There are around 35 species of iguana
And they’re all a bit different – although the family has undergone some reclassification in recent years.
The iguana that most people are probably most familiar with is the common Green iguana, which is also a popular pet. Some others include the Marine iguana and the Lesser Antillean iguana (both of which we’ll learn more about later), the Desert iguana which doesn’t even really look like an iguana, and the Spiny Tailed iguana which can be smaller than a meter in length.
They like it hot
Iguanas are native to tropical areas, including Mexico, Central America, South America, and the Caribbean. Being cold-blooded creatures, they spend a lot of time lazing about in the sun in order to regulate their body temperature. It’s all right for some! But although they do lie around in the sun a lot…
Iguanas aren’t as lazy as you might think
Iguanas certainly look cumbersome, and they’re mostly big creatures – some have been found to be over 2 metres long and over 19 pounds in weight. However, they’re actually quite fast animals, some smaller species are able to run at over 18 mph. They’re nimble climbers and are able to make short leaps from branch to branch, and some have been observed falling up to twenty feet with no harm to their health. Not recommended for humans.
Most are good with heights, but some prefer the ocean
Most lizards are predominantly land animals, and spend their time eating, resting, and regulating their body temperature in the sun. That being said, some species of iguana don’t mind getting a bit wet. The Marine iguana, found only on the Galapagos Islands, has the ability to forage in the sea, something no other lizard can do. It feeds mostly on algae and can dive up to 30 metres, remaining underwater for more than half an hour if it needs to.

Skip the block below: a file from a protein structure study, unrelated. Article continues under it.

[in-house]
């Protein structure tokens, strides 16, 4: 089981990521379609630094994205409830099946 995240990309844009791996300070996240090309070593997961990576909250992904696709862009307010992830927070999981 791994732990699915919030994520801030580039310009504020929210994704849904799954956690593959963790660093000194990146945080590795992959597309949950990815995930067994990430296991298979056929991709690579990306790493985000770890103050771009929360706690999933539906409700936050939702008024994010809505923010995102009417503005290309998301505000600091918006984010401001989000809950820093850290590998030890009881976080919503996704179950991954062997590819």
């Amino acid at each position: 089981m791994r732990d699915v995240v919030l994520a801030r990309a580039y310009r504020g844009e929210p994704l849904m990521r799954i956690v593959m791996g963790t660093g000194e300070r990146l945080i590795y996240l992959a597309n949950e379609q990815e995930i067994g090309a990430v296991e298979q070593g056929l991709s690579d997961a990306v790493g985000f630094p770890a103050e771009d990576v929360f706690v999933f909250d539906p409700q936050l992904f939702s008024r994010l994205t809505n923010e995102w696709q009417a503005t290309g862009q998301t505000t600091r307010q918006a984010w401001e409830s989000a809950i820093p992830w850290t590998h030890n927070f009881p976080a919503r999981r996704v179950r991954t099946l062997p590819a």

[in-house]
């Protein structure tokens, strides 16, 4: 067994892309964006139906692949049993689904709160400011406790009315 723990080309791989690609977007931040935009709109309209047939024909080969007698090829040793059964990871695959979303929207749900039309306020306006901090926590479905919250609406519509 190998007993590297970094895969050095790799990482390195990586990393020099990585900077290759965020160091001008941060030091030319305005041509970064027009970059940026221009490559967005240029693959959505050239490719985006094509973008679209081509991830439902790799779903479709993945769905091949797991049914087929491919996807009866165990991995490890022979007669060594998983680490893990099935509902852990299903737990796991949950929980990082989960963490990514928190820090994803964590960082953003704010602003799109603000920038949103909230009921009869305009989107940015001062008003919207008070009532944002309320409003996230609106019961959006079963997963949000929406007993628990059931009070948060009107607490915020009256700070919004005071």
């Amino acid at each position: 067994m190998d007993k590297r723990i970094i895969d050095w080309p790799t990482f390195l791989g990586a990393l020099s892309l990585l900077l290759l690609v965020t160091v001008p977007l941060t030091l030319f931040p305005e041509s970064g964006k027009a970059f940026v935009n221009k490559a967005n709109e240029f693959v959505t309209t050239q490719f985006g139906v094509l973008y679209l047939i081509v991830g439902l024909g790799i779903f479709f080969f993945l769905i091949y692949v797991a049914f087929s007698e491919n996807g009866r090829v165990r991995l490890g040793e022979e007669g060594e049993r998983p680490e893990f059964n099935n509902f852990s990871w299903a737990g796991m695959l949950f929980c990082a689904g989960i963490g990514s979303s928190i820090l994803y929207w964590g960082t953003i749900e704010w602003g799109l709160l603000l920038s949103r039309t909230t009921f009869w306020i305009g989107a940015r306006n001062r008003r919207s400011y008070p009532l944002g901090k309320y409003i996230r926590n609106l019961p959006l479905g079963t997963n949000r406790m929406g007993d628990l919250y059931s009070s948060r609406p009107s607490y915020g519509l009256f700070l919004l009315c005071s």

These iguanas also have mutualistic relationships with some other animals, such as Mockingbirds and crabs which feed off the mites and ticks on their skin, and they’re often found living close to Sea lions to no apparent mutual benefit. The two simply ignore each other. How rude!
But it isn’t only the Marine iguana that likes taking a dip
The aforementioned Marine iguana lives predominantly off of algae, hence its proximity to the ocean. But other iguanas are generally good swimmers, too. One way they attempt to escape from predators is by jumping into the nearest body of water and swimming away.
However, some hawks, a natural predator of iguanas, have developed a technique of singing which makes the iguana freeze, meaning it can easily swoop in and pluck it up in its talons. Poor iguanas!
They’re vegetarians – but they aren’t that strict
Iguanas are mostly vegetarians, feeding on leaves, flowers, fruit and shoots. Some have, however, been observed eating bird’s eggs and small insects in the wild and occasionally mice and fish in captivity, a bit like when some vegetarians can’t help but get a cheeseburger after a night at the pub. We all know one…